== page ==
Commuting is a Crazy Train

Public transit has been a part of my life for a couple years now, but has never so present as this co-op work term in downtown Toronto. Compared to some people, I can be considered lucky; an hour and a half commute each way is not ridiculous, especially when I don’t have to concentrate on where I’m going. But as any regular city commuter can testify, transit can absolutely drive you up the wall.

My day begins in the early morning, where I either take the bus or bum a ride off of my neighbour to the Go Train station. From there, it’s a ride into the city and a quick walk over to the subway, which luckily takes me to the corner less than a block away from my building. While living at home undoubtedly has its perks, commute clearly isn’t one of them.

Does it get ridiculously boring? Not usually. I admit that I regularly spend the morning trip knocked out stone cold (I’ve developed a talent for sleeping just about anywhere…), but the trip is far from dull. Regular activities can include (but is not limited to) reading, playing Dots on my iPad, coding a side-project, talking to friends, and staring out the window whilest listening to a little Bastille or Ingrid Michaelson.

However, my favourite pastime by a highway mile is people-watching. You may be protesting that this is actually quite creepy, and I have to say I agree with you. But you can’t deny that it’s fun. My methods stray from the traditional objectives, such as creating a “possible life” for the person I watch; rather, I look for commonalities, searching for habits that define humanity in their own seemingly insignificant way.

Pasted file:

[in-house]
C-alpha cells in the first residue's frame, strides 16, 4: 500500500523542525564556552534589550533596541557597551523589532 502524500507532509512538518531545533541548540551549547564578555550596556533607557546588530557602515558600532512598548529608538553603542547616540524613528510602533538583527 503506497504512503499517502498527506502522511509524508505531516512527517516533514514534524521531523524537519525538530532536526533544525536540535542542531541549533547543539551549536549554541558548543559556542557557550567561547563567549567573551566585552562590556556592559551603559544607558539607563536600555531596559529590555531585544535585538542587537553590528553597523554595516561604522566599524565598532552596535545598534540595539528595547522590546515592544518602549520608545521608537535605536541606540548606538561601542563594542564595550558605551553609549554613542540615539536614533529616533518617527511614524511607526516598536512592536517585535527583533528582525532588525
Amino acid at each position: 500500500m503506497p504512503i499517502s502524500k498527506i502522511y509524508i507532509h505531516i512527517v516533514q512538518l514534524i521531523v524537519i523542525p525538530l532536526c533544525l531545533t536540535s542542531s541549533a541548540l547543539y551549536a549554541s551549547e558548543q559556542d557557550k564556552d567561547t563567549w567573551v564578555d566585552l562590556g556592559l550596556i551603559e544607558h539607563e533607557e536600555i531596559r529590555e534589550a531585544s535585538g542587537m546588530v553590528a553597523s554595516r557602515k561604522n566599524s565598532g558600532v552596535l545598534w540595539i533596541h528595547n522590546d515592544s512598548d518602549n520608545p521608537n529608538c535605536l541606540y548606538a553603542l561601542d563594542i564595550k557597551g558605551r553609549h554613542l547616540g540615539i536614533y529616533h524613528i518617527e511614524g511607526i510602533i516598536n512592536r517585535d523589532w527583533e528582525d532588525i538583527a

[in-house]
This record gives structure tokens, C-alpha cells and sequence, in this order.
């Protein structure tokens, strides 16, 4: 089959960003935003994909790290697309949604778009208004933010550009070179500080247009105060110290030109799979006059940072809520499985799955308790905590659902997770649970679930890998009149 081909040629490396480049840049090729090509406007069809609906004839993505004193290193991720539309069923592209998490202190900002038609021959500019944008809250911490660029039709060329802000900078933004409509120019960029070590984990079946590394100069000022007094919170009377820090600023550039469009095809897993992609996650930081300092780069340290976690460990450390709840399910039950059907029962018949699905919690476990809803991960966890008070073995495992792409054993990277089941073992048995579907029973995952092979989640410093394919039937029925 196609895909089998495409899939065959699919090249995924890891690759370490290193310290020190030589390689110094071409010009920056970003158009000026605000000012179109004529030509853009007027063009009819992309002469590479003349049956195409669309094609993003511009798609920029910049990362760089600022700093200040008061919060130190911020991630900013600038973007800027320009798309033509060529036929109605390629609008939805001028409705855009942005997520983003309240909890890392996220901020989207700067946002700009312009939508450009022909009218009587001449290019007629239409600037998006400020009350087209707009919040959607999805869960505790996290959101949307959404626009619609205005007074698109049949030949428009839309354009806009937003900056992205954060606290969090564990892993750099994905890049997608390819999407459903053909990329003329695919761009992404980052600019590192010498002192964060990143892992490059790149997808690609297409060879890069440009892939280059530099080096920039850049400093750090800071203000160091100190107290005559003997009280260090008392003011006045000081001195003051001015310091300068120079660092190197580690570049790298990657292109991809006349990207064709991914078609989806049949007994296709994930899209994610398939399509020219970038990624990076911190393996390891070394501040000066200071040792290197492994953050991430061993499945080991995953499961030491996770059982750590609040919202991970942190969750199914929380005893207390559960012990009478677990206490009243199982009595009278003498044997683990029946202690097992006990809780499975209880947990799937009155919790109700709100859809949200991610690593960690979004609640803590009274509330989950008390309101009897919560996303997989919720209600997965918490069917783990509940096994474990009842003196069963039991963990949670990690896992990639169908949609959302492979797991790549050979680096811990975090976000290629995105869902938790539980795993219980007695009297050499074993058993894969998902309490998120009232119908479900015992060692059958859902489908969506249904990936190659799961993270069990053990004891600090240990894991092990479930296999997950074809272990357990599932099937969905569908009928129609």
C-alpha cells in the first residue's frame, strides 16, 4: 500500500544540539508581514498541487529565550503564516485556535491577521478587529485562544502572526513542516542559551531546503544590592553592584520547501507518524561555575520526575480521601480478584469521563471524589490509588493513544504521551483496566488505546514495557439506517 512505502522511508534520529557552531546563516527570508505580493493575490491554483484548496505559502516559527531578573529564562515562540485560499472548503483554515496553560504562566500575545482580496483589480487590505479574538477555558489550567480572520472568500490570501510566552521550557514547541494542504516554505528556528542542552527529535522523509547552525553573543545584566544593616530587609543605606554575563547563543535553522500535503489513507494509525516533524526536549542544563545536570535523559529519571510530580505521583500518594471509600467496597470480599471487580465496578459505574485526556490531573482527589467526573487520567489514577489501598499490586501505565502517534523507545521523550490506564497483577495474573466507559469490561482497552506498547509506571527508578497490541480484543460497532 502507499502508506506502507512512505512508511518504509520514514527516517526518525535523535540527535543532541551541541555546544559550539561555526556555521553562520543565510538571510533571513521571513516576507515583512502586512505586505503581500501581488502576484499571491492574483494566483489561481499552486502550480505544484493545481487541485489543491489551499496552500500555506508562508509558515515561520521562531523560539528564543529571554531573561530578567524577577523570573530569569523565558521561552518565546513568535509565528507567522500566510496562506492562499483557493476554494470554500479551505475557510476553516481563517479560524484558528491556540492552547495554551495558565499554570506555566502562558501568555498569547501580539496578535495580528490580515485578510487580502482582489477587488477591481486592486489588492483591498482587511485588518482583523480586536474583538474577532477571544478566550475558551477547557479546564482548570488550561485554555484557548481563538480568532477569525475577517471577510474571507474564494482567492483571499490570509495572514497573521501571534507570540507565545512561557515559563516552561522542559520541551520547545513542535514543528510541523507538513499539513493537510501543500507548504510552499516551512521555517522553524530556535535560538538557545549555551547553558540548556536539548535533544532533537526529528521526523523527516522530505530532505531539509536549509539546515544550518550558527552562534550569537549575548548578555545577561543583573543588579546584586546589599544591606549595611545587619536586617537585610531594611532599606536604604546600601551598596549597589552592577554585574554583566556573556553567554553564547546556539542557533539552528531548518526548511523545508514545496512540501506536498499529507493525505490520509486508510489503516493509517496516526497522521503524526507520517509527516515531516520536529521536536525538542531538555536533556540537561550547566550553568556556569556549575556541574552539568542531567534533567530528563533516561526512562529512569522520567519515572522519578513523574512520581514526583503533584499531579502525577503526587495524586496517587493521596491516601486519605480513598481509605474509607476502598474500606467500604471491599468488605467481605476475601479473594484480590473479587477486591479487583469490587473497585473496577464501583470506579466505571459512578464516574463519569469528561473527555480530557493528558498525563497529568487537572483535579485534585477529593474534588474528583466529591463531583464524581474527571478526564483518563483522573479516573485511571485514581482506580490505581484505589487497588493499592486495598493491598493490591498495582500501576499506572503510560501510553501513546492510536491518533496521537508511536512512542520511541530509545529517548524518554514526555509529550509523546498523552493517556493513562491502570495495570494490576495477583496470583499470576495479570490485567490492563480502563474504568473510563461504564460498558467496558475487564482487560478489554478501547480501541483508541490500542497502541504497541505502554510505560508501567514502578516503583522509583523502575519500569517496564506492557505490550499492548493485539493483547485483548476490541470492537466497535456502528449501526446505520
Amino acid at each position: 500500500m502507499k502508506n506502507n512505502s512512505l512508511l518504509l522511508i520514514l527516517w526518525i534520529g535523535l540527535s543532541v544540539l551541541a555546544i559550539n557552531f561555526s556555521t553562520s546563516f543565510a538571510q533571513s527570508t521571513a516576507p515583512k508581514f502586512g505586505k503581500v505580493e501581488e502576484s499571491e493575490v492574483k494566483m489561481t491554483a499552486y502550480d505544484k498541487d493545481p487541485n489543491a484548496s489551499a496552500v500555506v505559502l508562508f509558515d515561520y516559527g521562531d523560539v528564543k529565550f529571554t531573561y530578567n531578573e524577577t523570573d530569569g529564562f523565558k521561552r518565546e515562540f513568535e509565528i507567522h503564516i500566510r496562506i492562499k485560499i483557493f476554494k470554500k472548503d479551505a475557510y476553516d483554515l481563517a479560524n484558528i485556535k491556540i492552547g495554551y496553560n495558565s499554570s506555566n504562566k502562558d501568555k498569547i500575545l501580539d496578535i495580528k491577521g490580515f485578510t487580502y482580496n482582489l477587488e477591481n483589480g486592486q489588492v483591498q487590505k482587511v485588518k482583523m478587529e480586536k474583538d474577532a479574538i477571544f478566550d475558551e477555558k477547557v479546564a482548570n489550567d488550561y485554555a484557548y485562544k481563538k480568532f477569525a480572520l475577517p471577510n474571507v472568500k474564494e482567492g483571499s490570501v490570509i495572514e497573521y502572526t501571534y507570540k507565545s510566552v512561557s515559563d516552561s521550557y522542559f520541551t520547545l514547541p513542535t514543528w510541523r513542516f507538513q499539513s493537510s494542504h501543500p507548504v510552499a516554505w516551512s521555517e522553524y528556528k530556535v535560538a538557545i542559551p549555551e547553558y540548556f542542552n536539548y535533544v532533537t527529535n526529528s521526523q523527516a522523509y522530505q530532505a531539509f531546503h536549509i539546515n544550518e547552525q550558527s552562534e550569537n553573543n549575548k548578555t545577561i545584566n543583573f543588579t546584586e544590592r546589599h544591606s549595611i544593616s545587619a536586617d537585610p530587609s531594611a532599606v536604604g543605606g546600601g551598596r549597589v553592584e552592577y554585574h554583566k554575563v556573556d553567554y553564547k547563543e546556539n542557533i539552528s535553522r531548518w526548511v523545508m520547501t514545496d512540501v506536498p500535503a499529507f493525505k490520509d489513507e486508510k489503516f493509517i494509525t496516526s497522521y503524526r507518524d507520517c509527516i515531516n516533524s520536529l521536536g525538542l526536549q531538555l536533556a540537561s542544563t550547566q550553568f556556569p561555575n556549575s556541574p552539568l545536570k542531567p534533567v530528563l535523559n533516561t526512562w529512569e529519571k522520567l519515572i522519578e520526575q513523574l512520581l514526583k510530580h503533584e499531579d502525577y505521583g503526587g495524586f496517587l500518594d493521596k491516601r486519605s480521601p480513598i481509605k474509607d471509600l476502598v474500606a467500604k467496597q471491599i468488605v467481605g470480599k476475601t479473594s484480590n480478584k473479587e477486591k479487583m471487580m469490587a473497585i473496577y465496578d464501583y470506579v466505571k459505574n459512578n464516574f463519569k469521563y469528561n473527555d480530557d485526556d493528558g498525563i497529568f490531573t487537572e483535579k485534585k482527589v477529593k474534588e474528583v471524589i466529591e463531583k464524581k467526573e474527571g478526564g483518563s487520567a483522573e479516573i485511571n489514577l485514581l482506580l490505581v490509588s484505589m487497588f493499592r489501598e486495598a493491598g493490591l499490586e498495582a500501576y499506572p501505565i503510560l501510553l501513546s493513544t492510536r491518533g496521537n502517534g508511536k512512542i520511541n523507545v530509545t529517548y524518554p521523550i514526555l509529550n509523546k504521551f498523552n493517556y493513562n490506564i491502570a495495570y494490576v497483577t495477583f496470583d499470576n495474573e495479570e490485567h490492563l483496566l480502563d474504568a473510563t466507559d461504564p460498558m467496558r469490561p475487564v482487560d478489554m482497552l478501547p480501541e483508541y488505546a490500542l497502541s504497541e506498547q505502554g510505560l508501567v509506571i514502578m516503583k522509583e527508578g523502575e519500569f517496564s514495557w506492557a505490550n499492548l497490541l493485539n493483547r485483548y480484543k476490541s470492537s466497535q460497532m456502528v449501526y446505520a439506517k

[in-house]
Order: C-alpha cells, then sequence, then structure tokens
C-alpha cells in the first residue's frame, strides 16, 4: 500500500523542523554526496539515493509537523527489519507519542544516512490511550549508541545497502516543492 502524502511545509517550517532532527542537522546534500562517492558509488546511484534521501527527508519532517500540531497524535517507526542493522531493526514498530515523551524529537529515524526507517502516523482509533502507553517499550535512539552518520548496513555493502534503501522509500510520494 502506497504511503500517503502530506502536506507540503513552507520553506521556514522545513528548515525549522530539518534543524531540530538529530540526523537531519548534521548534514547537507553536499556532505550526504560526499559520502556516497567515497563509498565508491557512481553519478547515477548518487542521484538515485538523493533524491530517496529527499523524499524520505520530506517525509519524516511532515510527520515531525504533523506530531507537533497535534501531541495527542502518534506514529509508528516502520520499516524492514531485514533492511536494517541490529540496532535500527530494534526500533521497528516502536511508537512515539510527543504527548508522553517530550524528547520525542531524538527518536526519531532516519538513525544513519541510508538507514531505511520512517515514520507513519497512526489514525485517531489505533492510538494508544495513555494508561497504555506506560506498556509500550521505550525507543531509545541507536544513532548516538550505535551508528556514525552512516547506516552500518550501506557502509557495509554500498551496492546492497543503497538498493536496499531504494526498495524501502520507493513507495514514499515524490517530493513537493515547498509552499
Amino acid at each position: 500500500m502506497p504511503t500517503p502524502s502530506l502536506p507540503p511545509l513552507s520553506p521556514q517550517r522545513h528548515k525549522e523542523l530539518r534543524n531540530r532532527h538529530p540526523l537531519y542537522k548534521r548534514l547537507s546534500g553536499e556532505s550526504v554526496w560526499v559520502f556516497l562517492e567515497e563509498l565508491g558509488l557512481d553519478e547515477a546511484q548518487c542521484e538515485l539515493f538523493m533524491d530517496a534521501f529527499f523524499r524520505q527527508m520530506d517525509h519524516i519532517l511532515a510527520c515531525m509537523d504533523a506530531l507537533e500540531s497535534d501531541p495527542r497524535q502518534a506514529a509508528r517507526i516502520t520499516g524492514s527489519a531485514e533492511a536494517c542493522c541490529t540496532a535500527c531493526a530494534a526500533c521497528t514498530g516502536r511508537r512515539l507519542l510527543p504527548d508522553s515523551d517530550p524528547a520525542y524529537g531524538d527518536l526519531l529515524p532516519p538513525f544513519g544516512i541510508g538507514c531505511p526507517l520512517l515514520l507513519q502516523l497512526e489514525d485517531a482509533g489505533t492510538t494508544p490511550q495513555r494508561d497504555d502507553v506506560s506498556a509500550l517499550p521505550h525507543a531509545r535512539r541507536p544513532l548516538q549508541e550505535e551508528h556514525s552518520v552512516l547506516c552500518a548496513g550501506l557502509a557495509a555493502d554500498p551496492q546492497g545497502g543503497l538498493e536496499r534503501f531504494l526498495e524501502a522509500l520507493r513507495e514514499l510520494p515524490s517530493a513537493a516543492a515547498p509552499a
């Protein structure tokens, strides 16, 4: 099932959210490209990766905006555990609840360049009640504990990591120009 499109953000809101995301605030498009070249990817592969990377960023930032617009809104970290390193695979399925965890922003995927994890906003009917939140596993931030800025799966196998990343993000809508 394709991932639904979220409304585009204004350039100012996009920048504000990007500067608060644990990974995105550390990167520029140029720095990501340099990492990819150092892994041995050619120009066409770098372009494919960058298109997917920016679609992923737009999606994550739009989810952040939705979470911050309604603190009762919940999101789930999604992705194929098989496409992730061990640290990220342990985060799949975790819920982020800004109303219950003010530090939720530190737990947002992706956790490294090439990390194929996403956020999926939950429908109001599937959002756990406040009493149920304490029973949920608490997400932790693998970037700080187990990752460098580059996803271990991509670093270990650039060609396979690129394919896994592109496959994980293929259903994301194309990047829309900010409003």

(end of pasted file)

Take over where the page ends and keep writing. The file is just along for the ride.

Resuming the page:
One of my favourite incidents happened on the subway one morning in the usual oppressive 8:30 rush. Below are some rambling thoughts I jotted down about what I saw.

Dazed business-people with glazed eyes
Bleary schoolchildren and disgruntled teens
Staring everywhere but at each other
Drawn to colourful signs with impossible promises
Sipping coffee on a normally bleak ride
Doors signal closing with a cheerful triad
And a well-dressed man rushes indignantly
Just missing the doors closing behind him
But upsetting white-cupped expensive coffee
In the hasty process
And everyone stares
He apologizes half-heartedly to a woman’s shoes
Offering a smudged newspaper to clean
And everyone stares
As the train slows, the coffee runs
An above-ground muddy river
Carving its path through the stifling air
As people in nice shoes try to avoid it
It winds its way down the car
Flowing against the train
Filling the red tracks
A woman with nails striped blue and white
In allegiance to a losing team
Tries not to look at the spreading, pathetic lake
Another eats a Danish quietly
Trying desperately to stay awake
Looking longingly at wasted caffeine
Navigating the maze of wet and dry
Every person avoids the emblem of clumsiness
Like it is a plague they can catch
A beacon of a bad start to a worse day
When the doors chime open
The once-cheerful triad seems less genuine
Trying too hard
Going through the motions with a tuneless, plastic smile
And when I exit the train
I step over the coffee too.

Anyways. What was the point of this post? I’m not quite sure. But what I do know is that the singularity in which we carve our way through the city, the isolation we seek amongst the crowds, is simply odd. We avoid anyone and everything on principle; widening our paths into a clean swoop around a screaming customer, looking down at the sidewalk instead of at a person walking towards us in case we accidentally make eye contact, re-reading irrelevant signs for the 15th time because we are afraid to look anywhere else. Humans have gotten so good at separation that it has become the norm. But should it be?

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